David Dawson (choreographer)

From Wikipedia, the free encyclopedia
Jump to: navigation, search

David Dawson, (born 4 March 1972) is a British choreographer.

Education and dance career[edit]

Born in London, David Dawson began to dance at the age of 7 and received his early training at Rona Hart School of Dance and the Arts Educational School. He graduated from the Royal Ballet School,[1] where he was trained in dance and choreography.

In 1991 he received the Alicia Markova Award, won the Prix de Lausanne and was offered a contract by the Birmingham Royal Ballet. Under the direction of Sir Peter Wright he performed leading roles in all the classical repertoire as well as in ballets by Sir Kenneth MacMillan, Sir Frederick Ashton, Sir Peter Wright and David Bintley. He was nominated as Best Newcomer of the Season by 'Dance & Dancers' magazine in 1992.[citation needed]

In 1994, he joined the English National Ballet under the direction of Derek Deane as a soloist. A year later moved to Amsterdam to perform with Wayne Eagling's Dutch National Ballet. Here Dawson was able to continue dancing in classical productions as well as explore more neo-classical and modern repertoire in the works of George Balanchine, Rudi van Dantzig and Hans van Manen. Dawson worked with choreographers and created roles in new ballets by Sir Kenneth MacMillan, Glen Tetley, Twyla Tharp, Christopher Bruce, Wayne Eagling, Ted Brandsen, Mauro Bigonzetti, Itzik Gallili, Redha, Christopher D'Amboise.

Subsequently, he joined Ballett Frankfurt, where he worked with William Forsythe and performed for two more years before deciding to devote his time to creating his own new works.[1] Dawson ended his dance career in 2002.[2]

Choreographic career[edit]

Dawson choreographed his first ballet in 1997, while with the Dutch National Ballet. Its then artistic director Wayne Eagling encouraged him to create for the company’s choreographic workshop. This experience resulted in Dawson's first major creation for the main company, A Million Kisses to my Skin, in 2000.

He received the Prix Benois de la Danse in 2003 for choreography and nominated for the UK Critics’ Circle National Dance Award as Best Classical Choreographer for The Grey Area. His process of choreographing this ballet was vividly illustrated in Tim Couchman's film 'The Grey Area' in Creation. Dawson created Reverence for the Mariinsky (Kirov) Ballet for which he was awarded Russia's highest theatre prize for visual art, the Golden Mask Award, as Best Choreographer.[3] By doing so he became the first British choreographer to create a ballet for this legendary company. He received the Choo San Goh Award for Choreography for The Gentle Chapters and was nominated for the highest dance prize of the Netherlands, The Golden Swan Award, as Best Choreographer for 00:00. For his re-imagining of Faun(e), created for the English National Ballet's Ballets Russes Festival at the Sadler’s Wells in London, Dawson was nominated Best Classical Choreographer for the UK Critics’ Circle National Dance Award[4] and the Prix Benois de la Danse Choreography Award in 2010. David Dawson and his Faun(e) were featured in the BBC documentary For Art’s Sake: The Story of the Ballets Russes.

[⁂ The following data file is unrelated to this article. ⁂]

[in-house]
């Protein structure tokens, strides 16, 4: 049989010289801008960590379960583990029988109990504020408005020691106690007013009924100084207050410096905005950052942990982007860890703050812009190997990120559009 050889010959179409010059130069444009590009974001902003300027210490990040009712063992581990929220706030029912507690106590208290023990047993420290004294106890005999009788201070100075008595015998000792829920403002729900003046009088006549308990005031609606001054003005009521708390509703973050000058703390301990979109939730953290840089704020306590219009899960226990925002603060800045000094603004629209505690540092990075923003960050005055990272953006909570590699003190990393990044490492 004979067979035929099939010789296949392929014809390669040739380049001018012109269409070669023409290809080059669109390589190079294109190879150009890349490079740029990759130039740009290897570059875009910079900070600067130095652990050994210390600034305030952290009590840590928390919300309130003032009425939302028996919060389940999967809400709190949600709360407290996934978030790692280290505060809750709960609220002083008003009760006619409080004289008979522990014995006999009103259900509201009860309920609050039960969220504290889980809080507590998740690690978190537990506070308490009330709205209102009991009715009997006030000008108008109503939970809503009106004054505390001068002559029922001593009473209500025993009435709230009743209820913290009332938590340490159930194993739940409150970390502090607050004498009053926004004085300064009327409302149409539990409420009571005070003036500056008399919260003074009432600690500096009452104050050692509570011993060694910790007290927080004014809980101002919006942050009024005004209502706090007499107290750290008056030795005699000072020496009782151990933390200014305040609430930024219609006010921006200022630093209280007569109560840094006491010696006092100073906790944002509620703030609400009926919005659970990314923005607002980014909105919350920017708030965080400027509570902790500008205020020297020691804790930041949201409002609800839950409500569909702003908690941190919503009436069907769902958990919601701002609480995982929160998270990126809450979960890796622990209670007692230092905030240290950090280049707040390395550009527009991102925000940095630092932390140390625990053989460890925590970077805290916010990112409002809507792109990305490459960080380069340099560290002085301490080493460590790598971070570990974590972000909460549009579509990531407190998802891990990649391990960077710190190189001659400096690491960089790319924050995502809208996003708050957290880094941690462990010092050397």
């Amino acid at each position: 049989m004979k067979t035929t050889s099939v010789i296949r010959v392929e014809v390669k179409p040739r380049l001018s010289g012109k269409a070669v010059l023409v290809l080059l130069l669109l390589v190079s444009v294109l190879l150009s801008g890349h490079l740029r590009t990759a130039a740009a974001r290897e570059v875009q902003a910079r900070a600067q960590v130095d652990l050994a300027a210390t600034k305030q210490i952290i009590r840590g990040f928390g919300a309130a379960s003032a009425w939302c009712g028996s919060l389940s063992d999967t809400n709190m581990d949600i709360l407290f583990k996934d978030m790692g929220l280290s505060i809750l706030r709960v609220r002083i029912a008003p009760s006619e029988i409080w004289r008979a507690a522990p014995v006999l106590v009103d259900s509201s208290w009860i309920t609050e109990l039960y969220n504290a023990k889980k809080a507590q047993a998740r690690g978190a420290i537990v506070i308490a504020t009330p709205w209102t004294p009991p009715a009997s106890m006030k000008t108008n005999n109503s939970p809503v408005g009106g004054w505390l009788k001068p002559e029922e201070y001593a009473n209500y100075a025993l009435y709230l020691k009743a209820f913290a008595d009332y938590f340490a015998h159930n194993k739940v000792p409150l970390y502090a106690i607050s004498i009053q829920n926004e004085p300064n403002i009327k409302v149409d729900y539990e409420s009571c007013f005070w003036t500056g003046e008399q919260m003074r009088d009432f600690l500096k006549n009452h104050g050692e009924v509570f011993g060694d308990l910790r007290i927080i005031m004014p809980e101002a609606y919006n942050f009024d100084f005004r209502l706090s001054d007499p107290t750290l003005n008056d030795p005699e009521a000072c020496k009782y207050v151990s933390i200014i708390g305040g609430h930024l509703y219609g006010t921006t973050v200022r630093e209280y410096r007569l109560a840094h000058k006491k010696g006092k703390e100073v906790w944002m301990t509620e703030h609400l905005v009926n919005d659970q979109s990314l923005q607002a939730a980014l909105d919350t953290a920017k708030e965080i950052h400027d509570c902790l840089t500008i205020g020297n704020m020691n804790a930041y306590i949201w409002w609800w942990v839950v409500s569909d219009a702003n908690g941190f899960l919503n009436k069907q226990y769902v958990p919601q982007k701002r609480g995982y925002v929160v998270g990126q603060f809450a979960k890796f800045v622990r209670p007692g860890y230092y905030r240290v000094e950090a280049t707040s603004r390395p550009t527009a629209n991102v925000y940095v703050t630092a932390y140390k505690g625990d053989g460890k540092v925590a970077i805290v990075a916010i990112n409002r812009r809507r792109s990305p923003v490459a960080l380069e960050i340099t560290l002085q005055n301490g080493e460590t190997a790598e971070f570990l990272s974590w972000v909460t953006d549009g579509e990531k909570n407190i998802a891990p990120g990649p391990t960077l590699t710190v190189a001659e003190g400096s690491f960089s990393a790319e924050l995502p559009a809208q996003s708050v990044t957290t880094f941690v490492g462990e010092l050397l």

Dawson has created numerous ballets internationally, including his full-length Giselle, which had its world premiere at the Semperoper. Amongst other significant works are day4, On the Nature of Daylight, The World According to Us, Morning Ground, Das Verschwundene|The Disappeared, A Sweet Spell of Oblivion, dancingmadlybackwards, and his highly acclaimed[citation needed] timelapse/(Mnemosyne) and The Third Light.

Between 2004[2] and 2012 David Dawson was resident choreographer for the Dutch National Ballet, the Dresden Semperoper Ballet and the Royal Ballet of Flanders.[1] His creations have been introduced to the repertoires of the Boston Ballet, Ballet National de Marseilles, Het (Dutch) Nationale Ballet, Dresden SemperOper Ballett, English National Ballet, Finnish National Ballet, Hungarian National Ballet, Norwegian National Ballet, Mariinsky (Kirov) Ballet, Pacific Northwest Ballet, Royal Ballet of Flanders, Royal New Zealand Ballet, Royal Swedish Ballet, Singapore Dance Theatre, West Australian Ballet, Aalto Ballet Theatre Essen, Slovenian National Ballet, Ballet du Capitole, Vienna State Opera Ballet. Dawson’s works have been performed in more than 25 countries and have entered repertoires of many ballet companies.